Cramer's 'Mad Money' Recap: Growth on Sale (Final)

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NEW YORK ( TheStreet) -- It was a tale of two markets, Jim Cramer told his "Mad Money" TV show viewers on Monday, as he opined on the day's trading action. Cramer said that all of last month's winners got pummeled today, while a whole new class of stocks became en vogue.

Cramer said it may be hard for individual investors to fathom the intricate dynamics of the markets, but today's trading illustrated a classic "linked trade" with Europe. He said for weeks, hedge fund managers have been betting hundreds of billions on continued weakness in Europe. So today, when the U.S. dollar reversed course and took a turn for the better, many managers were caught on the wrong side of the trade.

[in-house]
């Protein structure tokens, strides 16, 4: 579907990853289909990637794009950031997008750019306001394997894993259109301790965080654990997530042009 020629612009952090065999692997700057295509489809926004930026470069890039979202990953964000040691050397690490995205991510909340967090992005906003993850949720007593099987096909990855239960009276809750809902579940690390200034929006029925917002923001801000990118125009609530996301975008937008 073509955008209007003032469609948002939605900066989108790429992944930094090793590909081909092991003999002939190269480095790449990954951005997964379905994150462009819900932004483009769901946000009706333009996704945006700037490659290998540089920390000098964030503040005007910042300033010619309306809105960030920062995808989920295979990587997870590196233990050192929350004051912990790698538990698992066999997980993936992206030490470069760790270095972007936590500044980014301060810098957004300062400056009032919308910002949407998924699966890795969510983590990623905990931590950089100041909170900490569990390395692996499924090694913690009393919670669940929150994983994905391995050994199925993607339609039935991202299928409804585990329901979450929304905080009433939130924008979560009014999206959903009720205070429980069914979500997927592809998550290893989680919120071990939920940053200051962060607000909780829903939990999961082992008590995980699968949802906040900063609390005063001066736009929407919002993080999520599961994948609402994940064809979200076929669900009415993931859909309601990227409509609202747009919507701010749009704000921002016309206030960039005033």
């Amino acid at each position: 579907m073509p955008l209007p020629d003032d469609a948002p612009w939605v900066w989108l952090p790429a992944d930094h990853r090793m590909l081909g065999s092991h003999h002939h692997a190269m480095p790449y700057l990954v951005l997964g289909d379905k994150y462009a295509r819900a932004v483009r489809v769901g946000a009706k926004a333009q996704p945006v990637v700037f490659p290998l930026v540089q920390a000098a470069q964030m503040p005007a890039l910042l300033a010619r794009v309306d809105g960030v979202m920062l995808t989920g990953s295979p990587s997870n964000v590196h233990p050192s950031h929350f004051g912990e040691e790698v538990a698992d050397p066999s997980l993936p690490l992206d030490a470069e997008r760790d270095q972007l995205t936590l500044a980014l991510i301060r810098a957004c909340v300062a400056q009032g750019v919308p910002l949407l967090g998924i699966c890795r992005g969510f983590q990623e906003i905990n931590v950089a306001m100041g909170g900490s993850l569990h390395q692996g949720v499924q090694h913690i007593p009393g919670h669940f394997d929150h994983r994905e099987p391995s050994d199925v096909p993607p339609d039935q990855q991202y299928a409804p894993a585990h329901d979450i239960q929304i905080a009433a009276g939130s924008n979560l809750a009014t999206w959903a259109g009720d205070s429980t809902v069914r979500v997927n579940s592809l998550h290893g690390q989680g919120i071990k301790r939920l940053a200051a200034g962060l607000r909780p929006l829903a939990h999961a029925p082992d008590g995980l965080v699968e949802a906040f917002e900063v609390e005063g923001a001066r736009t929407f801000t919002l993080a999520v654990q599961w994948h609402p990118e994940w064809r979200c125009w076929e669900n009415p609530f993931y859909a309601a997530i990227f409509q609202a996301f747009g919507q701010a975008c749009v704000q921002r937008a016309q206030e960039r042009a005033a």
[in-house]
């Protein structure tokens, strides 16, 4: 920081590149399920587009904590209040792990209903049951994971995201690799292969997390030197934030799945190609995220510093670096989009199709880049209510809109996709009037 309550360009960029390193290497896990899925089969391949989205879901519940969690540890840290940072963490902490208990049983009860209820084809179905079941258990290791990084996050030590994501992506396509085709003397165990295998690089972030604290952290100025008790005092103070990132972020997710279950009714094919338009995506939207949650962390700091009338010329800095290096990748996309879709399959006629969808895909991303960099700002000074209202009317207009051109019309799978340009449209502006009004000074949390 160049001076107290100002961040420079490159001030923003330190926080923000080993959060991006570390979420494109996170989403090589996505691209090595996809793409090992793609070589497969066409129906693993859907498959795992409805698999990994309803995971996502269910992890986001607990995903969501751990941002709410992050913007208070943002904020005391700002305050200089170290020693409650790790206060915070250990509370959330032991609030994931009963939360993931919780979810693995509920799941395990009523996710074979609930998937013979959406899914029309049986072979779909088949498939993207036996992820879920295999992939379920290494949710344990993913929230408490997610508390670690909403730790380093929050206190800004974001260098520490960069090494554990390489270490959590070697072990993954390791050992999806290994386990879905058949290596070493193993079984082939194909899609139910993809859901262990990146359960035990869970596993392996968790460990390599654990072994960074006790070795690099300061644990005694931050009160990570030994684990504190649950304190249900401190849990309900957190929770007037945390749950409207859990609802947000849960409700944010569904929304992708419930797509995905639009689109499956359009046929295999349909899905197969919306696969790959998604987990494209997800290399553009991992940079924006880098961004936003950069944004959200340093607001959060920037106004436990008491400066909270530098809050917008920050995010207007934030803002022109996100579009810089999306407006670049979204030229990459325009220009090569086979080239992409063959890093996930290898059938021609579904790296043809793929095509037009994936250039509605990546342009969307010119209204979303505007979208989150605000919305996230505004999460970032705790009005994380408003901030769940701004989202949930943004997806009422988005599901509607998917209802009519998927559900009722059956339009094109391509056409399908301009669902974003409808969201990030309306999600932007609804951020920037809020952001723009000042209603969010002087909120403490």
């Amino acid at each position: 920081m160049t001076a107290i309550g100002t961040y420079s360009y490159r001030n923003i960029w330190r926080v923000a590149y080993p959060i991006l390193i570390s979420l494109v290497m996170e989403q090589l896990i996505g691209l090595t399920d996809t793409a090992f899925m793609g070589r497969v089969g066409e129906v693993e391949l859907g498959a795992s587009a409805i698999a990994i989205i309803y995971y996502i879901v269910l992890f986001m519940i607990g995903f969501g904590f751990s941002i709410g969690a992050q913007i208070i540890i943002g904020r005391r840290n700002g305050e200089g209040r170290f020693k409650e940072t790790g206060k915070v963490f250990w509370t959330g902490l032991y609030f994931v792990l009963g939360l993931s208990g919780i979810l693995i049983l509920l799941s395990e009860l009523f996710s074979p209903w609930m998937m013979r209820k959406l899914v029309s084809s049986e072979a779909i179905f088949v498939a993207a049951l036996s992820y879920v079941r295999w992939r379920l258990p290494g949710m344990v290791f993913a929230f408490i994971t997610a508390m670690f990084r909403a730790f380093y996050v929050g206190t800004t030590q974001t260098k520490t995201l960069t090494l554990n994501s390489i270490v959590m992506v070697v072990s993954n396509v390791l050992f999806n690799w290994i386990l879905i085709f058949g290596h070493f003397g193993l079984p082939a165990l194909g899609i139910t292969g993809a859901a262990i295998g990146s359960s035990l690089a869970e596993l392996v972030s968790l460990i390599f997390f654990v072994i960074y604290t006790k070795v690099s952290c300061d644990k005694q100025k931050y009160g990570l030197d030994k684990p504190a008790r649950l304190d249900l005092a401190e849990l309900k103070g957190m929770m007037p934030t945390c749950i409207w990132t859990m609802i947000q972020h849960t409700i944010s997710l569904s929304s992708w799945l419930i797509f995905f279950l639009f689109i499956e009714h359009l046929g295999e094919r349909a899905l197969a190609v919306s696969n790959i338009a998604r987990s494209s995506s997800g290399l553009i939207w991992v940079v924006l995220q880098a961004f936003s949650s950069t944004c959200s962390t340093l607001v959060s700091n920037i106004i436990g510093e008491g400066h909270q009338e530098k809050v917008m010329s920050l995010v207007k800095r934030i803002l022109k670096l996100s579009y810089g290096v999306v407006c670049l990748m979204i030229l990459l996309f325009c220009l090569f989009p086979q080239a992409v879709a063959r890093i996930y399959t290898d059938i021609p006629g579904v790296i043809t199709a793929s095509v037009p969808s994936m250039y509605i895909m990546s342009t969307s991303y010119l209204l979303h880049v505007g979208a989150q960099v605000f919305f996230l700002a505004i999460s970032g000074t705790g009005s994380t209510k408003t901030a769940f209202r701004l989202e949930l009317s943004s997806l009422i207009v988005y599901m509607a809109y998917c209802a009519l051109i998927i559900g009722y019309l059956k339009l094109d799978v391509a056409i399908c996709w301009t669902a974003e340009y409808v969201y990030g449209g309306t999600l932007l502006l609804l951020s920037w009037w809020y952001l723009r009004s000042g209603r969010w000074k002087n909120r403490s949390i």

That explains the action in many weak dollar stocks like 3M ( MMM), Johnson & Johnson ( JNJ) and Pfizer ( PFE), said Cramer. These stocks, along with many of the banks, all saw their shares slide today.

Then there are the Nasdaq darlings, Google ( GOOG) and Apple ( AAPL), a stock which he owns for his charitable trust Action Alerts PLUS. Cramer said that while Google slide due to weak earnings and a questionable stock split, Apple's slide seems to be one in sympathy with the search engine giant.